I bid farewell to 2017 by watching the Australian show Cleverman (all about an indigenous superhero fighting for an oppressed people) and reading Frances Hardinge’s latest book A Skinful of Shadows. It’s about a girl with the ability to carry ghosts inside her, and the aristocratic family that wants to use her as a storage facility for a whole passel of hostile ancestors. Every time Makepeace tries to escape, the Fellmotte family drags her back again — until their involvement in the English Civil War gives her the leverage that might gain her her freedom. She is also possessed by the ghost of an angry bear. Rawr.
I will freely admit that it has taken me some time (and the evangelism of numerous bloggers) to come around to Frances Hardinge. Like Diana Wynne Jones, Hardinge writes books that start slow and meander for a while before they come to what appears to be the main plot. Like Diana Wynne Jones, Hardinge writes books that are full of weirdness — though Hardinge’s weirdness has a creepy and ashen quality, whereas DWJ’s tended to feel more sunny.
Perhaps most DWJ-ish of all, Hardinge writes books full of protagonists who know themselves imperfectly. What they think they want and who they think they are change as the book goes on, and they come to a fuller understanding of their past and present selves. Makepeace is on a journey to find freedom for herself and her brother, but much of that journey takes place entirely within herself.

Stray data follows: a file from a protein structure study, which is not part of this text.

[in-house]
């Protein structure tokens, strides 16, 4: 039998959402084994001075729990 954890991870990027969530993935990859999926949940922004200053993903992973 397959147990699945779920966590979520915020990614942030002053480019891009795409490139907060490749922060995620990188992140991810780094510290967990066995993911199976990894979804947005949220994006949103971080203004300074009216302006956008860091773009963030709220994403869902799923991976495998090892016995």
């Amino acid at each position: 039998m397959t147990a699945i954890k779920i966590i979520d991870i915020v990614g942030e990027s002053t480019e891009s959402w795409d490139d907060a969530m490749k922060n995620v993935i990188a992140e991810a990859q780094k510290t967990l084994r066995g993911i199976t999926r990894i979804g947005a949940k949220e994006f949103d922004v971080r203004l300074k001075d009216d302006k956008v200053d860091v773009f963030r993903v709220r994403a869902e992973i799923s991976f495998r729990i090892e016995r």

(Metaphorically. I mean, she’s also doing cross-country travel a lot of the time. Road trip with ghosts!)
Even more than in past books, Hardinge has packed A Skinful of Shadows with needle-sharp insights, some of which genuinely rocked me back as I was reading.
Children are little priests of their parents, watching their every gesture and expression for signs of their divine will.
and (said of Charles I)
It was as if History were walking at his heels like a vast, invisible hound. It followed him, but he did not command it. Perhaps he would tame it. Or perhaps it would eat him.
One of my favorite things is to witness an author developing her powers over the course of several successive books. If Hardinge’s recent work is anything to go by, she’s on a steep climb with no summit in sight.